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NRA Rep Speaks About Upcoming Indy Convention
Updated January 25, 2014 7:33 AM
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(INDIANAPOLIS) - A spokesman for the National Rifle Association says it wasn't them who held up a public announcement that their annual convention was coming to Indianapolis.

We learned this week that the gun rights group would hold its Annual Meeting and Exhibits at the Indiana Convention Center April 25-27. It may be the largest convention ever in Indiana, with more than 70,000 people expected to attend. GenCon, which is usually one of Indy's biggest annual events, drew just under 50,000 last year.

The convention was booked roughly four years ago, and an official with Visit Indy said they asked the NRA when they could publicly announce it. Visit Indy says after some miscommunication, they finally heard from the NRA near the end of last year, when the group suggested putting out a press release in February. The NRA doesn't entirely agree with that, saying they tried to get together with the tourism bureau for an announcement right after the deal was done. "Trying to match the schedules of very important people in different entities is easier said than done," said Andrew Arulanandam (uh-ROOL-uh-NAN-dum), the NRA's Director of Public Affairs.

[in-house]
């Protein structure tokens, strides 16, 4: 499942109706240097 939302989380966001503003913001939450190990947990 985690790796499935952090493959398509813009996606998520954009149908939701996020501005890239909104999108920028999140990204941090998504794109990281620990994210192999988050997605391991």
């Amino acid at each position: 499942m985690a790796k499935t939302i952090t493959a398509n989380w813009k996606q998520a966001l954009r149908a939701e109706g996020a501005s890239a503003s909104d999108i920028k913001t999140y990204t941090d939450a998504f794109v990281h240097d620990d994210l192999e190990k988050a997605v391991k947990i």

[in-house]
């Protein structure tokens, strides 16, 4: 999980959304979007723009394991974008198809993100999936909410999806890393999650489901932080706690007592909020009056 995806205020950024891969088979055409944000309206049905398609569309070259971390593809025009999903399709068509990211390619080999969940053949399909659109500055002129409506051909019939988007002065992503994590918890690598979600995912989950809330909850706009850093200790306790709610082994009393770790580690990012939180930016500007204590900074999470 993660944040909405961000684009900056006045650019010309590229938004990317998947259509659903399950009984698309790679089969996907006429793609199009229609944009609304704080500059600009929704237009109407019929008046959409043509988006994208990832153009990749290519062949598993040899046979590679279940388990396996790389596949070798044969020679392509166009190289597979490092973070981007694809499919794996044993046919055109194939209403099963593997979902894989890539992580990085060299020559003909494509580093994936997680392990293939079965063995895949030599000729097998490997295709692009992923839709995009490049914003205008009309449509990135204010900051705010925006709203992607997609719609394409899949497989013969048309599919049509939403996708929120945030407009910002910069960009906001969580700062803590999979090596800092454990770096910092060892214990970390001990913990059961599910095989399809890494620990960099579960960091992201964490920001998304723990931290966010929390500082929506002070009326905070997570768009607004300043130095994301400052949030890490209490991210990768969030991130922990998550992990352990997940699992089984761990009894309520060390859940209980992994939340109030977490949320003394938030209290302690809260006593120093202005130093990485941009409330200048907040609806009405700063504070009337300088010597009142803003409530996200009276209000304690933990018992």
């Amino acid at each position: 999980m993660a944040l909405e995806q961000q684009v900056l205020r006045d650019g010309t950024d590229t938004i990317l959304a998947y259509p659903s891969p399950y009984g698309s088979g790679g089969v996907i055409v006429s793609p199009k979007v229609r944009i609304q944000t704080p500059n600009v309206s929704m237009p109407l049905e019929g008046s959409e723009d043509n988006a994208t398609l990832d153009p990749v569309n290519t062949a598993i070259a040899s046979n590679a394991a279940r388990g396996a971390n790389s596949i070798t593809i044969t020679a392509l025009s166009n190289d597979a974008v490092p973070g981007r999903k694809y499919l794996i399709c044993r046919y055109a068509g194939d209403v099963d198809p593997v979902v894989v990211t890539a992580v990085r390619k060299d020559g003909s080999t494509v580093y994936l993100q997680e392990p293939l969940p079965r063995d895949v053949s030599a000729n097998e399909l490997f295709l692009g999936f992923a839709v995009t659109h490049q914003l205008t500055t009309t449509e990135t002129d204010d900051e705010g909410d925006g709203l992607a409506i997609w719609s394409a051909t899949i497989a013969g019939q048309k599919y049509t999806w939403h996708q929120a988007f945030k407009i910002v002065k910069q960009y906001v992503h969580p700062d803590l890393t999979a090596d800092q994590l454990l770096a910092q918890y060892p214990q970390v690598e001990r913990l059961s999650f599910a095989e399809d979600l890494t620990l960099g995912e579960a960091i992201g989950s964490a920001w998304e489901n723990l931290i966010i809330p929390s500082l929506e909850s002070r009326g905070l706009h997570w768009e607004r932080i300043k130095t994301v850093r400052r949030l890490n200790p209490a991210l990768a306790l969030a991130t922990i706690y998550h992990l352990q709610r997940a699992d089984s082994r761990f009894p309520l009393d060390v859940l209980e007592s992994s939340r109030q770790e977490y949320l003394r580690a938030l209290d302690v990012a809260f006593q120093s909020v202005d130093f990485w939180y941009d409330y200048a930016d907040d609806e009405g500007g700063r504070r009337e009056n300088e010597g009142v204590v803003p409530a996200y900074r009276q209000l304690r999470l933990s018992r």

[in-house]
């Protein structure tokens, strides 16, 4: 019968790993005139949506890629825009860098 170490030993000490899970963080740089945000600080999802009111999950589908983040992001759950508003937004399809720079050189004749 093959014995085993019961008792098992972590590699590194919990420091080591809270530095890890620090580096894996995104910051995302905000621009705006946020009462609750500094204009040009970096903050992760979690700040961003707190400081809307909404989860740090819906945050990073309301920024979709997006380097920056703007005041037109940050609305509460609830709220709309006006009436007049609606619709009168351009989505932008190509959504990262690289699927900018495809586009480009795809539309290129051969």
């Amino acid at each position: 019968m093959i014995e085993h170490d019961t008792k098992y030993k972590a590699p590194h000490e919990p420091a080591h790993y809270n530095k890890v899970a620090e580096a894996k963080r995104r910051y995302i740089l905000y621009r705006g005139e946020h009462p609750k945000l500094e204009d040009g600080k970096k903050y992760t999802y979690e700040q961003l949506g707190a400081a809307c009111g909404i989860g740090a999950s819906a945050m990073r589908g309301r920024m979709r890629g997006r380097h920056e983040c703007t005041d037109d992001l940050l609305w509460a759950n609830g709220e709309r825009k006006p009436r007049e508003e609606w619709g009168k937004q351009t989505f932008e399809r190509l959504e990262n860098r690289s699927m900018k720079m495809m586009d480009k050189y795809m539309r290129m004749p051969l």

Arulanandam says no one with the group was trying to keep their trip to Indy a secret - the NRA recently began promoting the convention on its web site. He says the Indiana Convention Center is one of the few places in the country large enough to host their annual affair. "The NRA has a very strong membership and supporter base from Indiana and surrounding states to pull from to increase attendance," Arulanandam said.

The NRA is one of the more polarizing groups in America, with their critics seeing them as inflexible to what the critics believe are reasonable gun control measures. "We're standing and fighting for this great American freedom," Arulanandam said. "We are the nation's premiere second amendment rights organization. That's what we stand and fight for every single day."

Arulanandam says he also wishes the NRA's critics would focus on things in which they and the NRA likely agree, such as the need for reform of the nation's mental health system, or enforcing current gun laws. "If there are people who break these gun laws, they should be arrested, prosecuted and punished. That's what the National Rifle Association stands for, and that's what a majority of Americans stand for."

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